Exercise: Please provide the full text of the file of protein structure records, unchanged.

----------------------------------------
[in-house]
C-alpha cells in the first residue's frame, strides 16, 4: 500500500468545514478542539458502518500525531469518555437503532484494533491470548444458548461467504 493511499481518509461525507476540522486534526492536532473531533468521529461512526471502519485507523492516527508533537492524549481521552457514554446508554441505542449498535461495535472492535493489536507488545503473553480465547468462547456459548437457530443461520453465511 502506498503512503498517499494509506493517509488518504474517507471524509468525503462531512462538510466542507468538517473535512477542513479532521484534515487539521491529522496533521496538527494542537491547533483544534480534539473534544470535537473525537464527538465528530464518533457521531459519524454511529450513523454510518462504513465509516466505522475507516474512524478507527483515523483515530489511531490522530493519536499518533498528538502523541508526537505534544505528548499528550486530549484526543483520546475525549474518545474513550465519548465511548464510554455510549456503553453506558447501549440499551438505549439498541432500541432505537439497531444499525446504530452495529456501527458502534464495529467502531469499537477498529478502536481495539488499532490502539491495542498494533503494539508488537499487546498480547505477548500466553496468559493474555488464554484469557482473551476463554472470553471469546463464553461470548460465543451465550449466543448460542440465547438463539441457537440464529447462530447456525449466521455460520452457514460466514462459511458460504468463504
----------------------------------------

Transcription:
[in-house]
C-alpha cells in the first residue's frame, strides 16, 4: 500500500468545514478542539458502518500525531469518555437503532484494533491470548444458548461467504 493511499481518509461525507476540522486534526492536532473531533468521529461512526471502519485507523492516527508533537492524549481521552457514554446508554441505542449498535461495535472492535493489536507488545503473553480465547468462547456459548437457530443461520453465511 502506498503512503498517499494509506493517509488518504474517507471524509468525503462531512462538510466542507468538517473535512477542513479532521484534515487539521491529522496533521496538527494542537491547533483544534480534539473534544470535537473525537464527538465528530464518533457521531459519524454511529450513523454510518462504513465509516466505522475507516474512524478507527483515523483515530489511531490522530493519536499518533498528538502523541508526537505534544505528548499528550486530549484526543483520546475525549474518545474513550465519548465511548464510554455510549456503553453506558447501549440499551438505549439498541432500541432505537439497531444499525446504530452495529456501527458502534464495529467502531469499537477498529478502536481495539488499532490502539491495542498494533503494539508488537499487546498480547505477548500466553496468559493474555488464554484469557482473551476463554472470553471469546463464553461470548460465543451465550449466543448460542440465547438463539441457537440464529447462530447456525449466521455460520452457514460466514462459511458460504468463504